Affiliate programs are one of online marketing’s most popular tactics. This year’s National Retail Federation’s Shop.org State of Online Retailing study with Forrester Research reports that 55% of online marketers have affiliate programs, a number topped only by the 71% who use e-mail marketing and 62% who use paid search. 99% of those affiliate programs rate them as effective.
Yet as affiliate programs have become larger and more complex, running programs becomes increasingly challenging. As online merchants sift through the choices offered up in the various pitches of service providers, they’re seeking the most effective way to staff and manage their affiliate programs. They’re evaluating whether the biggest affiliate program will necessarily be the most successful for them, weighing the benefits of keeping management of the program in-house with the cost of staffing up internally to do so, and balancing the trade-off between outsourcing a bigger chunk of program management to affiliate network providers to lessen demand on in-house staff and accepting some loss of program control as a result. They’re struggling with issues such as how to screen affiliates who want to sign on, how to compensate program managers to get the best performance and how to conserve program spending by not paying to acquire the same customers multiple times.
Finding the resources
The approaches taken by Jos. A. Bank and Overstock.com represent very different answers to some of those questions. In the end, it’s often a matter of internal resources that most drives a company’s choice, and success has produced strong adherents to different models of program management.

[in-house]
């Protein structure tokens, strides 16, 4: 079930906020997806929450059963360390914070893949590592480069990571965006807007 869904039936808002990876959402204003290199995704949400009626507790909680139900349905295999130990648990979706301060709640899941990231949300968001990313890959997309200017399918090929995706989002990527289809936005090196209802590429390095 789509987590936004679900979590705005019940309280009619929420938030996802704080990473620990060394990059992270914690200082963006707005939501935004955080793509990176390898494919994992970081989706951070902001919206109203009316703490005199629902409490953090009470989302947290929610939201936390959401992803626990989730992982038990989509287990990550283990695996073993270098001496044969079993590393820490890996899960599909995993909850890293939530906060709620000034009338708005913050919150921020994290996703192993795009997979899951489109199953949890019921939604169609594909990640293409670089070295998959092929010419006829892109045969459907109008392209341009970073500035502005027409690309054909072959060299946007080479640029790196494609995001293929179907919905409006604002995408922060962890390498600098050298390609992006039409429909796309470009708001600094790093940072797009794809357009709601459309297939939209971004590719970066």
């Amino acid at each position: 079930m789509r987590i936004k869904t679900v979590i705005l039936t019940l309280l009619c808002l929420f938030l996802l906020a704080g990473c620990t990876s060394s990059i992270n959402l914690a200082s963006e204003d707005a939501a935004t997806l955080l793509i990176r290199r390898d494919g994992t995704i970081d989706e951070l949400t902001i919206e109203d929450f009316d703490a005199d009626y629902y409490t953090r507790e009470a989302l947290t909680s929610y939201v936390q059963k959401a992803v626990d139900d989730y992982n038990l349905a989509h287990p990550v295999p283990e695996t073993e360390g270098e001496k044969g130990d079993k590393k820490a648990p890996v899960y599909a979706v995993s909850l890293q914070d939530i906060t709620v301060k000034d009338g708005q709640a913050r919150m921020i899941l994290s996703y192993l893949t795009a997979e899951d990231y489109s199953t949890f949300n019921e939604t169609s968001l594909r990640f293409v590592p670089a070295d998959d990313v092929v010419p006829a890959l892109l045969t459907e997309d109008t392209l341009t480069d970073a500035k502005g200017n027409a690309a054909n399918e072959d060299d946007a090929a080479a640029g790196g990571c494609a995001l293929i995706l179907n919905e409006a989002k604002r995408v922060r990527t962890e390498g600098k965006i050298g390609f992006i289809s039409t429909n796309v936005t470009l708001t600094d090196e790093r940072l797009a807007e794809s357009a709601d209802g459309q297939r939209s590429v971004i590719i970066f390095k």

“We’d be able to have a little more control if we brought management in-house, but the only way I’d ever consider doing that is if we had additional staff,” Zophy says. “Working with Performics in this way is the best choice for us.” Schwegman is just as adamant about Overstock’s different experience. “Because our inventory is growing so fast and so dynamically, we’ve decided to manage it all in-house. And we’ve done so successfully,” he says. “We have increased our affiliate program revenue fivefold in the past year, and from what I understand, that’s pretty unheard of.”
Overstock.com did $92 million in sales last year, showing you don’t have to be one of the biggest to successfully manage an affiliate program in-house. Even smaller organizations willing to put in the time can manage affiliate programs in-house, as evidenced by ClubMom.com, an online membership program that offers special deals targeting mothers’ interests. It expects its 3 million members to grow to 10 million by the end of this year. Affiliate manager Shawn Collins manages the program internally with the help of an intern, using an affiliate management software program, My Affiliate Program, from KowaBunga Technologies rather than an affiliate network solutions provider such as LinkShare, Peformics or Valuclick Inc.’s BeFree.
To make it work, Collins puts in up to 60 hours a week at the office in addition to providing affiliates with contact information for e-mail and instant messaging, which he regularly checks and responds to via wireless on evenings and weekends. To keep the program manageable, Collins and ClubMom keep affiliates to fewer than 1,000.